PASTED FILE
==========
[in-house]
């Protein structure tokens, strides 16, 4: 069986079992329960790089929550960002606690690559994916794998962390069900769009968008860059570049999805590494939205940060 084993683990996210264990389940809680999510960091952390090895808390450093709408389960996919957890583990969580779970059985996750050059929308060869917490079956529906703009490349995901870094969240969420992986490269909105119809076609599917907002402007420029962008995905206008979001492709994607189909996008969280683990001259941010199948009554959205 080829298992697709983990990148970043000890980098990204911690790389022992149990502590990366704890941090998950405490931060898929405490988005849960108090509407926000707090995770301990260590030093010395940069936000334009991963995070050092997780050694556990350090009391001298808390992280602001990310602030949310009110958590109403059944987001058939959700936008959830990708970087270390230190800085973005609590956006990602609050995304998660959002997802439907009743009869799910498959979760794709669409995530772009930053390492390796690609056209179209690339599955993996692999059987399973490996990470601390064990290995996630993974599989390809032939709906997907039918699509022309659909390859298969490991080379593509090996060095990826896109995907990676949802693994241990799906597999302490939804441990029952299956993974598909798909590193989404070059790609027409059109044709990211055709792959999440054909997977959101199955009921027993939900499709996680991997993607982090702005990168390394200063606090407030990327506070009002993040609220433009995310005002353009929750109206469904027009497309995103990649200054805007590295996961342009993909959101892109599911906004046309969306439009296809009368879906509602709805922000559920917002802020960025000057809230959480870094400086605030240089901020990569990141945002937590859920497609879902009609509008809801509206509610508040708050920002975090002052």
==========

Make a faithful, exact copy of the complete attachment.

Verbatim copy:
[in-house]
């Protein structure tokens, strides 16, 4: 069986079992329960790089929550960002606690690559994916794998962390069900769009968008860059570049999805590494939205940060 084993683990996210264990389940809680999510960091952390090895808390450093709408389960996919957890583990969580779970059985996750050059929308060869917490079956529906703009490349995901870094969240969420992986490269909105119809076609599917907002402007420029962008995905206008979001492709994607189909996008969280683990001259941010199948009554959205 080829298992697709983990990148970043000890980098990204911690790389022992149990502590990366704890941090998950405490931060898929405490988005849960108090509407926000707090995770301990260590030093010395940069936000334009991963995070050092997780050694556990350090009391001298808390992280602001990310602030949310009110958590109403059944987001058939959700936008959830990708970087270390230190800085973005609590956006990602609050995304998660959002997802439907009743009869799910498959979760794709669409995530772009930053390492390796690609056209179209690339599955993996692999059987399973490996990470601390064990290995996630993974599989390809032939709906997907039918699509022309659909390859298969490991080379593509090996060095990826896109995907990676949802693994241990799906597999302490939804441990029952299956993974598909798909590193989404070059790609027409059109044709990211055709792959999440054909997977959101199955009921027993939900499709996680991997993607982090702005990168390394200063606090407030990327506070009002993040609220433009995310005002353009929750109206469904027009497309995103990649200054805007590295996961342009993909959101892109599911906004046309969306439009296809009368879906509602709805922000559920917002802020960025000057809230959480870094400086605030240089901020990569990141945002937590859920497609879902009609509008809801509206509610508040708050920002975090002052």